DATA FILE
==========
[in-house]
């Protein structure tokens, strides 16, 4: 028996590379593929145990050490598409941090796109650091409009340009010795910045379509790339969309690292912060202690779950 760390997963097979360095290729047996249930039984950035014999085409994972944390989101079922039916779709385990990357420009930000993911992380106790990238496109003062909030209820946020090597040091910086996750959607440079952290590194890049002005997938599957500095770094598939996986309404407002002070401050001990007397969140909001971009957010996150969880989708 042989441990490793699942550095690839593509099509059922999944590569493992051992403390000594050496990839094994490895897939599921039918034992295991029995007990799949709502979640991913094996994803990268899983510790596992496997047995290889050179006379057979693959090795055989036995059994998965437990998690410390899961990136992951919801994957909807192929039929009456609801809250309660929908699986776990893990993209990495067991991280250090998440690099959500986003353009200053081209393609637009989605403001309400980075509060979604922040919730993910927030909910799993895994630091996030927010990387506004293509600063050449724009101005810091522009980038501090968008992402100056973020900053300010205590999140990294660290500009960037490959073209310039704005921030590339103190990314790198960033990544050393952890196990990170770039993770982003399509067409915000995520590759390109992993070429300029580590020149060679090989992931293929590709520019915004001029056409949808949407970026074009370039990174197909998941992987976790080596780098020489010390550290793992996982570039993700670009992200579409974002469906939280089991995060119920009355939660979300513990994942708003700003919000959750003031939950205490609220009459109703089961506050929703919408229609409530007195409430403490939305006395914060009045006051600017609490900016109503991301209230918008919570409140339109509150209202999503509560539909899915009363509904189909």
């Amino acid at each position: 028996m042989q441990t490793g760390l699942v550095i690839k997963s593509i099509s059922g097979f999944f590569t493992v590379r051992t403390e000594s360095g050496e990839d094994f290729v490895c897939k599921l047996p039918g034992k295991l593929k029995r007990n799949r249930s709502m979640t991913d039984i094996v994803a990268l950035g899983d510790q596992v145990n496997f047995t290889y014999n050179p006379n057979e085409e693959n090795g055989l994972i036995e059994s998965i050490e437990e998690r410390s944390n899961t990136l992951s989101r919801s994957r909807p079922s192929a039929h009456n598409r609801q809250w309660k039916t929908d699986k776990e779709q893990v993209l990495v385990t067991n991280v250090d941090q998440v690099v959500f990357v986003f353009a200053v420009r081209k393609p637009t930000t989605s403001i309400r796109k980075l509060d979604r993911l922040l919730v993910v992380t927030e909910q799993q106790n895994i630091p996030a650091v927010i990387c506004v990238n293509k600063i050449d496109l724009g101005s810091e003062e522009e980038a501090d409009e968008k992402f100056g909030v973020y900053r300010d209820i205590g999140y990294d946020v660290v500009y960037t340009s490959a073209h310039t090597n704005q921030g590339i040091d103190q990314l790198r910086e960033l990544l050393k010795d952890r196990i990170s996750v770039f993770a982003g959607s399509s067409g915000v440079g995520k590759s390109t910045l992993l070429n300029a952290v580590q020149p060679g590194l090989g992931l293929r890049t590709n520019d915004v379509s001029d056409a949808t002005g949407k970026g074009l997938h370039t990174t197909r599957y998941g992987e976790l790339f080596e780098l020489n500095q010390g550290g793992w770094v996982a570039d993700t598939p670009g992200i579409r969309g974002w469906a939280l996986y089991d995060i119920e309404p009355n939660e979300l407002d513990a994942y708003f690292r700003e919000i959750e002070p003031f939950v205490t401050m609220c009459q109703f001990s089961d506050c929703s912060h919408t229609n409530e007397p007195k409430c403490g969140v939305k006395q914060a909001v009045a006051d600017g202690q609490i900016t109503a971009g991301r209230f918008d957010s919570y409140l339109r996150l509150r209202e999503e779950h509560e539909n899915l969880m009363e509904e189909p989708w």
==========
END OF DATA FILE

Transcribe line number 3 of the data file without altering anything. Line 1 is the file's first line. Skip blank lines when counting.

């Amino acid at each position: 028996m042989q441990t490793g760390l699942v550095i690839k997963s593509i099509s059922g097979f999944f590569t493992v590379r051992t403390e000594s360095g050496e990839d094994f290729v490895c897939k599921l047996p039918g034992k295991l593929k029995r007990n799949r249930s709502m979640t991913d039984i094996v994803a990268l950035g899983d510790q596992v145990n496997f047995t290889y014999n050179p006379n057979e085409e693959n090795g055989l994972i036995e059994s998965i050490e437990e998690r410390s944390n899961t990136l992951s989101r919801s994957r909807p079922s192929a039929h009456n598409r609801q809250w309660k039916t929908d699986k776990e779709q893990v993209l990495v385990t067991n991280v250090d941090q998440v690099v959500f990357v986003f353009a200053v420009r081209k393609p637009t930000t989605s403001i309400r796109k980075l509060d979604r993911l922040l919730v993910v992380t927030e909910q799993q106790n895994i630091p996030a650091v927010i990387c506004v990238n293509k600063i050449d496109l724009g101005s810091e003062e522009e980038a501090d409009e968008k992402f100056g909030v973020y900053r300010d209820i205590g999140y990294d946020v660290v500009y960037t340009s490959a073209h310039t090597n704005q921030g590339i040091d103190q990314l790198r910086e960033l990544l050393k010795d952890r196990i990170s996750v770039f993770a982003g959607s399509s067409g915000v440079g995520k590759s390109t910045l992993l070429n300029a952290v580590q020149p060679g590194l090989g992931l293929r890049t590709n520019d915004v379509s001029d056409a949808t002005g949407k970026g074009l997938h370039t990174t197909r599957y998941g992987e976790l790339f080596e780098l020489n500095q010390g550290g793992w770094v996982a570039d993700t598939p670009g992200i579409r969309g974002w469906a939280l996986y089991d995060i119920e309404p009355n939660e979300l407002d513990a994942y708003f690292r700003e919000i959750e002070p003031f939950v205490t401050m609220c009459q109703f001990s089961d506050c929703s912060h919408t229609n409530e007397p007195k409430c403490g969140v939305k006395q914060a909001v009045a006051d600017g202690q609490i900016t109503a971009g991301r209230f918008d957010s919570y409140l339109r996150l509150r209202e999503e779950h509560e539909n899915l969880m009363e509904e189909p989708w």